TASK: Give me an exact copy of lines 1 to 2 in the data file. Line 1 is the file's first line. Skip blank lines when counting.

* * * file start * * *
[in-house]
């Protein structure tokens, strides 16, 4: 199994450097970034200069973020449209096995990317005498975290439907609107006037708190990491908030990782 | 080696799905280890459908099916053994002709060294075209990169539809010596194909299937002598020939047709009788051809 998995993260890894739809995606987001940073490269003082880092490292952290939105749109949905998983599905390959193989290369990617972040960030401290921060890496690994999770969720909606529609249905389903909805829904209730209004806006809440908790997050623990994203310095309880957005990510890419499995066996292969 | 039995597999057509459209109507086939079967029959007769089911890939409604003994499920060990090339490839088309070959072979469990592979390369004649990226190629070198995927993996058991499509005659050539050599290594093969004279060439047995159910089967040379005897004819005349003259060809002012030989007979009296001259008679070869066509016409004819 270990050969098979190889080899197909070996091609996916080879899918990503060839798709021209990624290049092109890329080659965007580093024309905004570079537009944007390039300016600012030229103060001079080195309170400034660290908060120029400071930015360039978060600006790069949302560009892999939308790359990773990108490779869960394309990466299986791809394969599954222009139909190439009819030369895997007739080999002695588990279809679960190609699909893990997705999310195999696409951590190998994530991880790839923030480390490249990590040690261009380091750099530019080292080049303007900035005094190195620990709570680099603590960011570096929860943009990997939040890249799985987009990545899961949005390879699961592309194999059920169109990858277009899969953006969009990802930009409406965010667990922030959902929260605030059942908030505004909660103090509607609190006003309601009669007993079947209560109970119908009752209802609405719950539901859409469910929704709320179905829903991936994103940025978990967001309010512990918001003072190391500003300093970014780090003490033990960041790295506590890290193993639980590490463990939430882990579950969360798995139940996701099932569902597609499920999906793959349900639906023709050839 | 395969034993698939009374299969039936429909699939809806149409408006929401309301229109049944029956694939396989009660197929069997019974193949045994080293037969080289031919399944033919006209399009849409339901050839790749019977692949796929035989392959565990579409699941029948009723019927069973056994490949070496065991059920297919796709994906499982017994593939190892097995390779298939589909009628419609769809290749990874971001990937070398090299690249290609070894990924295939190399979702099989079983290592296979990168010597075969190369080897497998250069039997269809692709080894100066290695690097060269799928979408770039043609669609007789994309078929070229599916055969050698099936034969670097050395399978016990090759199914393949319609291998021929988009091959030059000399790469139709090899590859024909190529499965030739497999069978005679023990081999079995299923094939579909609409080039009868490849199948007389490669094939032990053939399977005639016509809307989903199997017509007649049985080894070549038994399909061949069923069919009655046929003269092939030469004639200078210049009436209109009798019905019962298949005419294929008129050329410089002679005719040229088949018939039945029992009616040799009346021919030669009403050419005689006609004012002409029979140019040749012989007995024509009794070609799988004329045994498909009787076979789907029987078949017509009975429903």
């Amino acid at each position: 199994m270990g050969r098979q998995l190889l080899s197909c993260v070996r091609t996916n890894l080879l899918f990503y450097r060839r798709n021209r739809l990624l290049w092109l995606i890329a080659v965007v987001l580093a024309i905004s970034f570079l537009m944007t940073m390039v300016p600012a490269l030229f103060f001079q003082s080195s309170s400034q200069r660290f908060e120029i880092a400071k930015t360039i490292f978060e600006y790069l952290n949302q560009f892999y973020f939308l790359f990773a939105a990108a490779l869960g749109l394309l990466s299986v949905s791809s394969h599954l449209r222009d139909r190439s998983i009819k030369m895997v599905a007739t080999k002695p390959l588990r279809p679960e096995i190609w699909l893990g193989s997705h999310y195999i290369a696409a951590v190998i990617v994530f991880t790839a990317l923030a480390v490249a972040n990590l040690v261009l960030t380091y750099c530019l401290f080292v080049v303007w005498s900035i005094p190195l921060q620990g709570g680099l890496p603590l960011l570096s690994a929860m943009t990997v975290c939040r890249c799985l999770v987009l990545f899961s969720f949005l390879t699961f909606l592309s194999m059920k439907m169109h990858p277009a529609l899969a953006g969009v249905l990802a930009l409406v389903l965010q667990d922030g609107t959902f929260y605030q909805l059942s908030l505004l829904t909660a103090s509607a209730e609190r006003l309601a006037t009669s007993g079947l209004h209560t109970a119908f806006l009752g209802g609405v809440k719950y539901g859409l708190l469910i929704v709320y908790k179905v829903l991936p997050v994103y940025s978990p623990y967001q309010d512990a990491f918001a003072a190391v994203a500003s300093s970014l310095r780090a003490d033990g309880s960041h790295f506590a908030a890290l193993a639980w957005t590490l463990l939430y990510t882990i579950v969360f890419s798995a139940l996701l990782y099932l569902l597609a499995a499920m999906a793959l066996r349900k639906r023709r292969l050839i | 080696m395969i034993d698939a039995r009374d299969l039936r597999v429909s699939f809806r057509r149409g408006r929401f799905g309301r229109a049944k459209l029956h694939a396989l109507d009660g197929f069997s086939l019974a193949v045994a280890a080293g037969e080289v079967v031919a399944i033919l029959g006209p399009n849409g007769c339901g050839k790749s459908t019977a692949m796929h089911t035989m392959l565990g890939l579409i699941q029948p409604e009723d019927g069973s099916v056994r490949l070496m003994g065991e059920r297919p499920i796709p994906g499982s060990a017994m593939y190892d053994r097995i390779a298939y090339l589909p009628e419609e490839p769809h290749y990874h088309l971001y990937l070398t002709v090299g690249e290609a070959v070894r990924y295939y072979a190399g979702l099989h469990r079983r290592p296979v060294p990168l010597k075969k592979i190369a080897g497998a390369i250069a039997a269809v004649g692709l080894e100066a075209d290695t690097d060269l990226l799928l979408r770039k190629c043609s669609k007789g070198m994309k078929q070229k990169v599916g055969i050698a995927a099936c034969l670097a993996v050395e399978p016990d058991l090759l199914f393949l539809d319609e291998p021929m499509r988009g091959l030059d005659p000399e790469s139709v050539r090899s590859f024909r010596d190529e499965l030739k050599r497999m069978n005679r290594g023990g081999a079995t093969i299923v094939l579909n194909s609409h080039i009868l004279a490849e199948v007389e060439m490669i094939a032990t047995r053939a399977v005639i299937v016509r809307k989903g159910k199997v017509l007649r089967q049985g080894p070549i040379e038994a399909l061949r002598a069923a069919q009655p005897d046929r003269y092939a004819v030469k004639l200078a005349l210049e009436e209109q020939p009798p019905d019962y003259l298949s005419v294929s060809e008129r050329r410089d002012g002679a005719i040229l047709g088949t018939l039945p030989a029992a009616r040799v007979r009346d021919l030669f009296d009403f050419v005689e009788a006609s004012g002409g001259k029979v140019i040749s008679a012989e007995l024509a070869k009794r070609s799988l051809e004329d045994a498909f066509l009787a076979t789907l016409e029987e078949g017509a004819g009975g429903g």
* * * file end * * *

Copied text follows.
[in-house]
């Protein structure tokens, strides 16, 4: 199994450097970034200069973020449209096995990317005498975290439907609107006037708190990491908030990782 | 080696799905280890459908099916053994002709060294075209990169539809010596194909299937002598020939047709009788051809 998995993260890894739809995606987001940073490269003082880092490292952290939105749109949905998983599905390959193989290369990617972040960030401290921060890496690994999770969720909606529609249905389903909805829904209730209004806006809440908790997050623990994203310095309880957005990510890419499995066996292969 | 039995597999057509459209109507086939079967029959007769089911890939409604003994499920060990090339490839088309070959072979469990592979390369004649990226190629070198995927993996058991499509005659050539050599290594093969004279060439047995159910089967040379005897004819005349003259060809002012030989007979009296001259008679070869066509016409004819 270990050969098979190889080899197909070996091609996916080879899918990503060839798709021209990624290049092109890329080659965007580093024309905004570079537009944007390039300016600012030229103060001079080195309170400034660290908060120029400071930015360039978060600006790069949302560009892999939308790359990773990108490779869960394309990466299986791809394969599954222009139909190439009819030369895997007739080999002695588990279809679960190609699909893990997705999310195999696409951590190998994530991880790839923030480390490249990590040690261009380091750099530019080292080049303007900035005094190195620990709570680099603590960011570096929860943009990997939040890249799985987009990545899961949005390879699961592309194999059920169109990858277009899969953006969009990802930009409406965010667990922030959902929260605030059942908030505004909660103090509607609190006003309601009669007993079947209560109970119908009752209802609405719950539901859409469910929704709320179905829903991936994103940025978990967001309010512990918001003072190391500003300093970014780090003490033990960041790295506590890290193993639980590490463990939430882990579950969360798995139940996701099932569902597609499920999906793959349900639906023709050839 | 395969034993698939009374299969039936429909699939809806149409408006929401309301229109049944029956694939396989009660197929069997019974193949045994080293037969080289031919399944033919006209399009849409339901050839790749019977692949796929035989392959565990579409699941029948009723019927069973056994490949070496065991059920297919796709994906499982017994593939190892097995390779298939589909009628419609769809290749990874971001990937070398090299690249290609070894990924295939190399979702099989079983290592296979990168010597075969190369080897497998250069039997269809692709080894100066290695690097060269799928979408770039043609669609007789994309078929070229599916055969050698099936034969670097050395399978016990090759199914393949319609291998021929988009091959030059000399790469139709090899590859024909190529499965030739497999069978005679023990081999079995299923094939579909609409080039009868490849199948007389490669094939032990053939399977005639016509809307989903199997017509007649049985080894070549038994399909061949069923069919009655046929003269092939030469004639200078210049009436209109009798019905019962298949005419294929008129050329410089002679005719040229088949018939039945029992009616040799009346021919030669009403050419005689006609004012002409029979140019040749012989007995024509009794070609799988004329045994498909009787076979789907029987078949017509009975429903």